PUBLIC HEALTH RELEVANCE: We propose to conduct a collaborative, mixed methods study on alcohol, tobacco and heroin abuse and addiction in Nigeria. This is a country where substance abuse has been increasing recently, and where limited resources and treatment programs exist for substance abuse and addiction. Both qualitative and quantitative survey methods truck drivers will be administered to gain insights on the prevalence and the risk and protective factors of alcohol, tobacco and heroin use. Such information is needed for future prevention and intervention efforts, and may be applicable to wider medical settings such as primary healthcare in other resource-poor communities throughout the world.
CONCEPTS: Consider What to Clearly Communicate to the Public
Example 3: AFTER
DESCRIPTION: The abuse of alcohol, tobacco and heroin has significant medical, behavioral and social consequences on individuals and society in the United States. In addition, healthcare costs for the treatment of substance abuse and addiction continue to rise. Therefore, methods need to be developed that decrease the incidence and prevalence of substance abuse while also controlling and reducing the costs of its treatment. Effective, low-cost treatment programs should speak to the motives that compel individuals to use drugs. The objective of the proposed research is to identify social, behavioral, and environmental factors that influence the use of alcohol, tobacco or heroin. These factors will be determined from surveying a study population, truck drivers in Nigeria, whose drug usage is rising. A unique aspect of the study sample is that these individuals also have limited access to resources for the treatment of substance addiction. Therefore, their drug use behaviors and beliefs may be useful in developing low cost approaches for the treatment of substance use disorders in other parts of the world, including the US. To complete its objectives, this research project will analyze data collected from national surveys and hospital emergency room health statistics to determine the prevalence of alcohol, tobacco and heroin use, and to identify environmental and social factors that promote drug use. Additionally, this project will conduct in-depth qualitative interviews and focus group evaluations to correlate personal attitudes and beliefs with drug use. This project should identify risk and protective factors that can be incorporated in the future design of low-cost behavioral interventions to reduce drug use.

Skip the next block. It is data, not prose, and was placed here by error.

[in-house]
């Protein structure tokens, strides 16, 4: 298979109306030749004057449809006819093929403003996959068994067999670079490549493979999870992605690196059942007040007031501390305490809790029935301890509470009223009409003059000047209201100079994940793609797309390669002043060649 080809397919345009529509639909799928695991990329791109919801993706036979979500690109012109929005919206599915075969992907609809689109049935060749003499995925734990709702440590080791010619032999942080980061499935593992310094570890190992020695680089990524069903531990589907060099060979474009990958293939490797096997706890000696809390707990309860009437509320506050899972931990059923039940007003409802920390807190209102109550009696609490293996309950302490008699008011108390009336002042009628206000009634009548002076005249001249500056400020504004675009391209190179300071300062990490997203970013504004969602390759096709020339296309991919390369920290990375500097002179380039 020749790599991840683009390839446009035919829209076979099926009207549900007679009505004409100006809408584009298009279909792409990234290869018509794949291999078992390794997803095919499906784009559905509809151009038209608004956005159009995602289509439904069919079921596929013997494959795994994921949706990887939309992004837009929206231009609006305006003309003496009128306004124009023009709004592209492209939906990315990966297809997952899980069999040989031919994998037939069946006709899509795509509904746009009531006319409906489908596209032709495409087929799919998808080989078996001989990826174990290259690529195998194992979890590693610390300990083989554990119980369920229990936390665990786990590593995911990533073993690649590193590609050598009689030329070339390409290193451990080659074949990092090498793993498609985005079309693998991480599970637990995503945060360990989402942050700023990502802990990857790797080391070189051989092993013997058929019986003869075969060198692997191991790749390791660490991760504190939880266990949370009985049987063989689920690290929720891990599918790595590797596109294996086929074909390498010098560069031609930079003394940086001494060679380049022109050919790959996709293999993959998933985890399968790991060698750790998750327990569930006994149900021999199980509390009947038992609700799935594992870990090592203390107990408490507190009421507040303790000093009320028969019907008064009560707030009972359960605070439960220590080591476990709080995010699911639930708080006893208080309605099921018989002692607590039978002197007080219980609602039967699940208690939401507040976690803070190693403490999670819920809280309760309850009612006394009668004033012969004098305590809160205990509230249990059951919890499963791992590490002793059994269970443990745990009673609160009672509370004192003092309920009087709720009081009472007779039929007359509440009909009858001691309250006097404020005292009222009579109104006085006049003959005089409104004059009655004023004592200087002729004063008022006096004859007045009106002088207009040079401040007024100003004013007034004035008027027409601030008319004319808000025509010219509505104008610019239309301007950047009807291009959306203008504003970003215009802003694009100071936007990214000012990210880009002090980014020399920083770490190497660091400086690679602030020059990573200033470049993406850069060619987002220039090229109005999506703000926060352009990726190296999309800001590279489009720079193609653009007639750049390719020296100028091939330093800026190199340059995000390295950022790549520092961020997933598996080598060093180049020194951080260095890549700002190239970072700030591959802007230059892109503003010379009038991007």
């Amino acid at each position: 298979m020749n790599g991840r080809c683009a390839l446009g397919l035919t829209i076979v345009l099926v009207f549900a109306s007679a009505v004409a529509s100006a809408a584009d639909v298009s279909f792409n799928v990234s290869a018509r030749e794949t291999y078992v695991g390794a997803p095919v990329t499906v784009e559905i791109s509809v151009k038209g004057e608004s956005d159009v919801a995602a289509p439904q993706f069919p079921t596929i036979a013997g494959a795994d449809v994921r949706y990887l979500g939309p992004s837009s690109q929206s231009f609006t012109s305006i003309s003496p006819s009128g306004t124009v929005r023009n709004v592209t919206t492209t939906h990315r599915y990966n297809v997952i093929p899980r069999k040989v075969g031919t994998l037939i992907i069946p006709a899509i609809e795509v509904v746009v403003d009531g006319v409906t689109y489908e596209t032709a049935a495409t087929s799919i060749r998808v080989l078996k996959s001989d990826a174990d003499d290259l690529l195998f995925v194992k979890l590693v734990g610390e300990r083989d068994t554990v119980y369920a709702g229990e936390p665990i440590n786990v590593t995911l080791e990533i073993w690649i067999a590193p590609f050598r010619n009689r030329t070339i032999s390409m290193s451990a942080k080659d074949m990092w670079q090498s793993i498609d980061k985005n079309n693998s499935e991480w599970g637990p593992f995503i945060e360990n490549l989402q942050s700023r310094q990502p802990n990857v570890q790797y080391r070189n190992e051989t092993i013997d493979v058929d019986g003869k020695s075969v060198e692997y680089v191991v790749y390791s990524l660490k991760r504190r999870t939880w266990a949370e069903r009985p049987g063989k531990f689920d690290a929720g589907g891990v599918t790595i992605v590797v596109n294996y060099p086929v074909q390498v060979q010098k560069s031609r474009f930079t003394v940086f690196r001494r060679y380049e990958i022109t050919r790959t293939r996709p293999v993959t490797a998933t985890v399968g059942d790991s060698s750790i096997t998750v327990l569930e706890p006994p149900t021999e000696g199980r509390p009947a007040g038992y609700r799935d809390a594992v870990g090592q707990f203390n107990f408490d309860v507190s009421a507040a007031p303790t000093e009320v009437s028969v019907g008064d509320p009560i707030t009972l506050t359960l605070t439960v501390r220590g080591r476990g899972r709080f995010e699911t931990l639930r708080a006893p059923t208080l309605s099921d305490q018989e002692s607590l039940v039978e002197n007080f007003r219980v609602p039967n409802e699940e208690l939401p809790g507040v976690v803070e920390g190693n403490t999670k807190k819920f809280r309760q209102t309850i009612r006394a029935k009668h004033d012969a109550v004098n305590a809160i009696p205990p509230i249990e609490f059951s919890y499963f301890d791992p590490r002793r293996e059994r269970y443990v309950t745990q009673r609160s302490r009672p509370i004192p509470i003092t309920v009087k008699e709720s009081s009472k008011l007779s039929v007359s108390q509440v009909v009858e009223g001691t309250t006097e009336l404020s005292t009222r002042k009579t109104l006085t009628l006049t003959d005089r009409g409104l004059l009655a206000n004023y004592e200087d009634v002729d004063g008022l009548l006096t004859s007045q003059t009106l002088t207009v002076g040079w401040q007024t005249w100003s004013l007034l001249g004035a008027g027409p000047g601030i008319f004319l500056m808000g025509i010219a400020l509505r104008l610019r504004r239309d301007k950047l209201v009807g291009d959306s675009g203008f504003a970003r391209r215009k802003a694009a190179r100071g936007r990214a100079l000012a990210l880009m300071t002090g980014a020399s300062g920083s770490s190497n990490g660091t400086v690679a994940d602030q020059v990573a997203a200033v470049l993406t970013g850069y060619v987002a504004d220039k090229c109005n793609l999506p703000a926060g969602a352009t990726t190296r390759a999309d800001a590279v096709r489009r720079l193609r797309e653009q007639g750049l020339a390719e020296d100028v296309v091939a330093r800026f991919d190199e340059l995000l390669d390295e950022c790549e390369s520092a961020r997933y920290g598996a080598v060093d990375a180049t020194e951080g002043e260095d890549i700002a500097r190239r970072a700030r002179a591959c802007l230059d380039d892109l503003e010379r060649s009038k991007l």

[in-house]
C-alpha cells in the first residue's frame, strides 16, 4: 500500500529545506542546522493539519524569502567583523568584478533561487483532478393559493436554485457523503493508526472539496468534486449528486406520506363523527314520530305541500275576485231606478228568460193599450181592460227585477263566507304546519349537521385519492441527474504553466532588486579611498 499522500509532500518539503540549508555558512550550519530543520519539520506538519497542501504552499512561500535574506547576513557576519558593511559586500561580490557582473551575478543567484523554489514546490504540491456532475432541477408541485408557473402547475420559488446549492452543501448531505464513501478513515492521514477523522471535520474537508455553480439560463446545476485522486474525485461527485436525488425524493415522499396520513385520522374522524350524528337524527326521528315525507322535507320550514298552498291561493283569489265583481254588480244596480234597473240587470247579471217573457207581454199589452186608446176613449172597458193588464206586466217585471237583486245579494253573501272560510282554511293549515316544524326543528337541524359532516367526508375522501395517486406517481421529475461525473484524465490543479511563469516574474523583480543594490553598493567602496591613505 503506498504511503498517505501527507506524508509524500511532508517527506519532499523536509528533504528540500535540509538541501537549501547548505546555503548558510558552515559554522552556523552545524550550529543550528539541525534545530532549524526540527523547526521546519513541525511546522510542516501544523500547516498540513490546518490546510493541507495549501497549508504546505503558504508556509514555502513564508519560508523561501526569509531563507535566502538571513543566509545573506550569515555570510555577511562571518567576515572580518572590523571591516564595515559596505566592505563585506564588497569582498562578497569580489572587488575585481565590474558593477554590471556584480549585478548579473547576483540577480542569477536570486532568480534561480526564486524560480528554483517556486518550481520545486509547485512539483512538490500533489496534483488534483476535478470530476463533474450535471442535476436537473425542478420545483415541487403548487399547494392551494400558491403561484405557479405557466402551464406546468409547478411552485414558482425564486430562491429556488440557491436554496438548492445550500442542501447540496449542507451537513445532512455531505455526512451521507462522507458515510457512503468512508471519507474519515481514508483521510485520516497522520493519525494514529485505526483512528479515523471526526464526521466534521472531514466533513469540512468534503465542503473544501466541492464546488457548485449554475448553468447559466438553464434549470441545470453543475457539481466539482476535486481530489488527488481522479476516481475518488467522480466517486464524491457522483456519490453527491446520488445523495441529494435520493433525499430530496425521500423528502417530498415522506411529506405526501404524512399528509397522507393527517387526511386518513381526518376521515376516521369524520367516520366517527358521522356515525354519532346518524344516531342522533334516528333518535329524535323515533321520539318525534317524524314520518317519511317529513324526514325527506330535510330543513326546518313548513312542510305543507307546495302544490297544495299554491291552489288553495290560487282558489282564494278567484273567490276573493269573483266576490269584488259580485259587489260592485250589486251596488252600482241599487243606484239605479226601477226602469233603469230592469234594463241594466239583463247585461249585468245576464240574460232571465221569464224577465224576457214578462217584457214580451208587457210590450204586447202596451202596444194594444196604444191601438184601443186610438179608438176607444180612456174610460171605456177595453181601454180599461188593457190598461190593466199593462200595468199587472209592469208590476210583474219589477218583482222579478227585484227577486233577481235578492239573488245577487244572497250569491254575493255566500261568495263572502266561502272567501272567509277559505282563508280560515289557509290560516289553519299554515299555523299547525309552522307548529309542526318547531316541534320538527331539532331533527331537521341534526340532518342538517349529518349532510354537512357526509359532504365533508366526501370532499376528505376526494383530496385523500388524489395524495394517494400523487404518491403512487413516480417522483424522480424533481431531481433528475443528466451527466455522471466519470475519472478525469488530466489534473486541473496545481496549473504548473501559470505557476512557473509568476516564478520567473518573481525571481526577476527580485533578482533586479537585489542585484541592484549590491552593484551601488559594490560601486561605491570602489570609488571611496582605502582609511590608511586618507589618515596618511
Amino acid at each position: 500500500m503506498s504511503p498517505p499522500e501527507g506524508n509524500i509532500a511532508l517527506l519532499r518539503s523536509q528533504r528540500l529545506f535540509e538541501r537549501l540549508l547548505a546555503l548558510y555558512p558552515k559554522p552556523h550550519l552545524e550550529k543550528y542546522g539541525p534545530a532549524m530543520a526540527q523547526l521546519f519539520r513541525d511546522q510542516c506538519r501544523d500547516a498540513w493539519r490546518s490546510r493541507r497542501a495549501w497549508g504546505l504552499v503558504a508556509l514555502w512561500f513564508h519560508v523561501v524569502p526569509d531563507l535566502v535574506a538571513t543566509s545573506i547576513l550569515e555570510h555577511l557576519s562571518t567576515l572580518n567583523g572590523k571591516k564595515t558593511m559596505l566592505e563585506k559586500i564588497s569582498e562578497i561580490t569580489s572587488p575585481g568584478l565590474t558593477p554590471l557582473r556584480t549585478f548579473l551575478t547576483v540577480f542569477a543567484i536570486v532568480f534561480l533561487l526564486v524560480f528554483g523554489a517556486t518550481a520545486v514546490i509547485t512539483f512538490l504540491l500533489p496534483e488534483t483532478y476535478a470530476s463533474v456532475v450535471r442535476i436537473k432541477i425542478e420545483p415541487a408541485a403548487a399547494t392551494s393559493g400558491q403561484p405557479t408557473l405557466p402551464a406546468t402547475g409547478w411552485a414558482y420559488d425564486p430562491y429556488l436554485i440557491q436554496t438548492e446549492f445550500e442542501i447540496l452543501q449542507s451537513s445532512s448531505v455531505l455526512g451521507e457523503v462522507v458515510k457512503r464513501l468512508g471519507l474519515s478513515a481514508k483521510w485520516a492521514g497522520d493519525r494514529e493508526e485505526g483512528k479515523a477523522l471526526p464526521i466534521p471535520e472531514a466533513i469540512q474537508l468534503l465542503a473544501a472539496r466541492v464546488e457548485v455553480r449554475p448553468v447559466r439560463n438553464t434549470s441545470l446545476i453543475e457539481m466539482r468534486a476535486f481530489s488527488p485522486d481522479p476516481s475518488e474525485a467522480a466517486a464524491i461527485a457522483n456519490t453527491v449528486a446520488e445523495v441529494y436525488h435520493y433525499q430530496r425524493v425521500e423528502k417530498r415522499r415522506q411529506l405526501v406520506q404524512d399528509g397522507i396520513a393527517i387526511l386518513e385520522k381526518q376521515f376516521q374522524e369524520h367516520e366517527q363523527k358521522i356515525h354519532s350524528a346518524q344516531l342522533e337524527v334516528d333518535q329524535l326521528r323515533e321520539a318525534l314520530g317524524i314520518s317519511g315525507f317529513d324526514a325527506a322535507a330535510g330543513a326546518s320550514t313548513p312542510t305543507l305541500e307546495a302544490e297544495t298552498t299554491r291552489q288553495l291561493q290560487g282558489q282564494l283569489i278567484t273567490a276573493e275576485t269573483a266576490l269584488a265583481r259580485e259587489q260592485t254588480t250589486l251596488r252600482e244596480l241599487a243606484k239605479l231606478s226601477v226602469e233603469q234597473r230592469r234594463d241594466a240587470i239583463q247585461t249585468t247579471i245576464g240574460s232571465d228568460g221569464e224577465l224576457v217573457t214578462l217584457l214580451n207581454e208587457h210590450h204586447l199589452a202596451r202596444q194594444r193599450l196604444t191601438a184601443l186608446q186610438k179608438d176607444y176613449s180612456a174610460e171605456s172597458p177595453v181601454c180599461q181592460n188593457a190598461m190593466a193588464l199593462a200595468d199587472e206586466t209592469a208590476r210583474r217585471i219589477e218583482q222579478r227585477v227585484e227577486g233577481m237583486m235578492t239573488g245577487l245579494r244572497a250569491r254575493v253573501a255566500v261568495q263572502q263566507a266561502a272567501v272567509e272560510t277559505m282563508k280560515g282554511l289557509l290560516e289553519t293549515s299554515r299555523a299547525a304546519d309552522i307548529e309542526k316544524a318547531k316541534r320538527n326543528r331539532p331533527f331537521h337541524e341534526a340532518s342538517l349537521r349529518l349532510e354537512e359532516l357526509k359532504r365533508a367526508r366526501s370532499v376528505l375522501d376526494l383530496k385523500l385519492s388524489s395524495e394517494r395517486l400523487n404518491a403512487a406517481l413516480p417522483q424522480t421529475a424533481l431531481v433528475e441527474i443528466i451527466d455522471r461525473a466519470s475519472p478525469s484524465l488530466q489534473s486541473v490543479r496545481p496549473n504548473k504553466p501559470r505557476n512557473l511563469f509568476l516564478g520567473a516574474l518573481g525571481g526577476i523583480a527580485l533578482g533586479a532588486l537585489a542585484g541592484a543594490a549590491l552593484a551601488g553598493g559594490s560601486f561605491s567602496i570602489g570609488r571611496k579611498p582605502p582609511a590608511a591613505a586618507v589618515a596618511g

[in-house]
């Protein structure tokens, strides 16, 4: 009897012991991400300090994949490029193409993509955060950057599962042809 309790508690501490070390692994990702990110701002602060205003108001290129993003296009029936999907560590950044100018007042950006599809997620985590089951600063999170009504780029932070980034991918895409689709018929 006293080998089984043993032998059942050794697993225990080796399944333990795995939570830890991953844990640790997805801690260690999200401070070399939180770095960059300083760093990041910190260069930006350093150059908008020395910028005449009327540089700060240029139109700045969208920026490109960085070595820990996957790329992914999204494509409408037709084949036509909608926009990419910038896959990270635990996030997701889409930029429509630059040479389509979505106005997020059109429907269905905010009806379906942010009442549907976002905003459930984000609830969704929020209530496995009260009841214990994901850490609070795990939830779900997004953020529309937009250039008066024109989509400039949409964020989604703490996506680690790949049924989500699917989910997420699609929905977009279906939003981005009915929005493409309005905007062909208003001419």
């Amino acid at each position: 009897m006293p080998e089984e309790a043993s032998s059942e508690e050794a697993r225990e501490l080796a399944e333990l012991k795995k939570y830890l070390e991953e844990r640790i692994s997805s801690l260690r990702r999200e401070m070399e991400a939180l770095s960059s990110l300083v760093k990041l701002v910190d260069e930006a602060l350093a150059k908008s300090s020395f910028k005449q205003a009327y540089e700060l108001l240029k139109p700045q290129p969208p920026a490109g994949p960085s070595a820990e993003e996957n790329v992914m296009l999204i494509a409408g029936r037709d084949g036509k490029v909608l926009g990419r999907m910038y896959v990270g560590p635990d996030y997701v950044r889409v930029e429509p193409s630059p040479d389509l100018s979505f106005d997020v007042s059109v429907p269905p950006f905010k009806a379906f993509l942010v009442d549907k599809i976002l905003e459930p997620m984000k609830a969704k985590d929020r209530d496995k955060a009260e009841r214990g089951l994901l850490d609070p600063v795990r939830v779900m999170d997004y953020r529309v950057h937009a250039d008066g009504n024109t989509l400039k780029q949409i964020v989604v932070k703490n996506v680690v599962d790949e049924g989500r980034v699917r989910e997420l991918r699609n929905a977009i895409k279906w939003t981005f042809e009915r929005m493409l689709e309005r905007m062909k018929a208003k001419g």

PUBLIC HEALTH RELEVANCE: Substance abuse and addiction places a significant burden on individuals, families and society in the United States. The healthcare costs for treating substance addiction can be staggering. This research will contribute to the development of clinically-effective methods for reducing substance use that are provided at low or minimal cost, which will be of medical and economic benefit to all.